West Virginia teachers, school personnel air grievances at Capital High meeting


CHARLESTON, WV (WOWK) — Public school teachers and school personnel aired their grievances Tuesday night at a legislative task force meeting at Capital High.

At the heart of Tuesday night’s meeting was chapter 18 and 18A in the West Virginia School Laws Annotated text and school personnel were invited to share their ideas with legislators on the task force.

Instead, teachers and school personnel made clear they’re dealing with problems in their classrooms like they never have before during these last 18 months, and they’re emotionally and physically exhausted.

They pleaded with the legislators at the meeting to not encroach on any more of their workplace rights.

“One thousand pages of law govern and regulate teachers in the classroom, people don’t realize that that’s just in West Virginia, that doesn’t even include all the local stuff here in Kanawha and Putnam counties; that’s just the state law and I think if we reduce that, we simplify that, we make it easier for the average West Virginian to understand, it’s going to improve educational outcome,” said Delegate Joshua Higginbotham (R-Putnam).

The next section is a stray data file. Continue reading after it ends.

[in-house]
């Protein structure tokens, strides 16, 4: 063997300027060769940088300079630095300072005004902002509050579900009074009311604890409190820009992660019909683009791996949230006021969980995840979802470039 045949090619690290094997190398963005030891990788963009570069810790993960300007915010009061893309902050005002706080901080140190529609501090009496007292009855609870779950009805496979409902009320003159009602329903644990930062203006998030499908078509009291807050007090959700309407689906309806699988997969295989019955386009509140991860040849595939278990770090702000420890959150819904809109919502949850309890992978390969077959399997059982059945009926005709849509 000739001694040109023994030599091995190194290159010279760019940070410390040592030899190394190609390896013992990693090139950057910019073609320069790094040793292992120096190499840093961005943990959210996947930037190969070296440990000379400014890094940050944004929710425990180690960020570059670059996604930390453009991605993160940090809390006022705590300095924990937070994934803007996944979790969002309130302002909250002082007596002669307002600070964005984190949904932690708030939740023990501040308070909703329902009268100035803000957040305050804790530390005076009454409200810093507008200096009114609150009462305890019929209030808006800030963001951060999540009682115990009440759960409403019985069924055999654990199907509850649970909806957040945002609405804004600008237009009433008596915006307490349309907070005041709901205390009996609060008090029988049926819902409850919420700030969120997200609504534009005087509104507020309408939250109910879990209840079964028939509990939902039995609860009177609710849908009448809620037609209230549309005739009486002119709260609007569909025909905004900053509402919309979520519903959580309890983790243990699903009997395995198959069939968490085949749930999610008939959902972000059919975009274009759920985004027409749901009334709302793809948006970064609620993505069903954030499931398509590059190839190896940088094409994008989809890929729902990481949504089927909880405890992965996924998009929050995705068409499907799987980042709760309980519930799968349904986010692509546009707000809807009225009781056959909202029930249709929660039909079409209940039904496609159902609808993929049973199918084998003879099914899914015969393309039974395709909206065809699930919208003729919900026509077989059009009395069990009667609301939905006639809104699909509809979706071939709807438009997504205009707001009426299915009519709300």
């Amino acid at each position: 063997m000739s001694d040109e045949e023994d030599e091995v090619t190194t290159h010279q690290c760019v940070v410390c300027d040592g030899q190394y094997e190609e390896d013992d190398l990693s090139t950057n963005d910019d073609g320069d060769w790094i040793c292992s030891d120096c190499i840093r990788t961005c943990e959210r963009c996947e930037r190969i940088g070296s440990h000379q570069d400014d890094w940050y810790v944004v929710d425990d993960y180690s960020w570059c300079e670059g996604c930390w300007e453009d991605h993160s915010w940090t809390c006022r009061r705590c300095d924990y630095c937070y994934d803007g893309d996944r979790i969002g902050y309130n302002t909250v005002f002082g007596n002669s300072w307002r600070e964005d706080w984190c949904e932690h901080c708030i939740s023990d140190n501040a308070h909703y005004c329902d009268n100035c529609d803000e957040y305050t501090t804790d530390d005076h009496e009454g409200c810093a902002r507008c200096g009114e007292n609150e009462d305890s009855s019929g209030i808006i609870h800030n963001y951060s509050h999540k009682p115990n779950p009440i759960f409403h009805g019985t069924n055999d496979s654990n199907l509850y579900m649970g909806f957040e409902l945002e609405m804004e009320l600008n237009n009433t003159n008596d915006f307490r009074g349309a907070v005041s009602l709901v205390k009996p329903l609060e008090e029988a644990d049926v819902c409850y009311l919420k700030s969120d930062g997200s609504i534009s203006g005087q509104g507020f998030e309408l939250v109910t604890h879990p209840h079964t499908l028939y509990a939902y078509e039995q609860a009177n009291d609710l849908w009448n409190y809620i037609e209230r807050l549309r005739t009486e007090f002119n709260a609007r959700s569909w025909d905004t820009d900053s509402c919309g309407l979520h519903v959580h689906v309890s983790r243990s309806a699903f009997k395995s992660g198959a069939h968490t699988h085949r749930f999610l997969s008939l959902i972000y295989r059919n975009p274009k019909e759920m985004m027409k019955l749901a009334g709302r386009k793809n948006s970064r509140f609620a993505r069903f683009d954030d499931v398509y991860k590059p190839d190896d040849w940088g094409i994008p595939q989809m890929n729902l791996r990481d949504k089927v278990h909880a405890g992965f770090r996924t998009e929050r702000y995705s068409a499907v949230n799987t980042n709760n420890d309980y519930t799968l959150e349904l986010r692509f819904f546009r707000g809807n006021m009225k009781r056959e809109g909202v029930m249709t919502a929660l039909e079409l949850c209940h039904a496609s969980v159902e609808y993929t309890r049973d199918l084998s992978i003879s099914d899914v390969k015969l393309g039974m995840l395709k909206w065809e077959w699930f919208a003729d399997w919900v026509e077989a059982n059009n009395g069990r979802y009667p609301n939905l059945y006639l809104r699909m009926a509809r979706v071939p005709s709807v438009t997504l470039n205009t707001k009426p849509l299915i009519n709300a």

While Higginbotham may want to simplify the chapter, the teachers, coaches, special education teachers, and other school personnel in the audience said “not so fast.”

“We’re going to take a scalpel to 18A, but we’ve got dead bus drivers, dead cooks, dead secretaries, dead service people. I’ve had 10 die this year of COVID,” said Joe White, a long-time custodian and a union leader.

Teacher Erin Ballard said never in her 17 years as an educator has she been more stressed out.

“And I fear that if you begin to alter things that are in this policy, such as class size, planning periods and duty-free lunch, even more teachers are going to leave the profession,” she said.

Some of the teachers invited the legislators in the room to shadow them for a day to see all of the work they are now having to do.

“And you’re giving everything you have and you’re doing it during Covid and you’re teaching in person, and you’re doing it virtually and you’re quarantining,” said another teacher.

Delegate Caleb Hanna (R-Nicholas) was one of the legislators in the audience.

Hanna is a proponent of school choice and the author of the Hope Scholarship bill.

He says they just want to help the public teachers by repealing some of the outdated code.

“One of the comments we heard tonight is we have 100 different personalities coming through the door and those are 100 different students and I think that’s a very true statement; every student learns so differently and for the longest time we’ve had a one size fits all approach in education,” he said.

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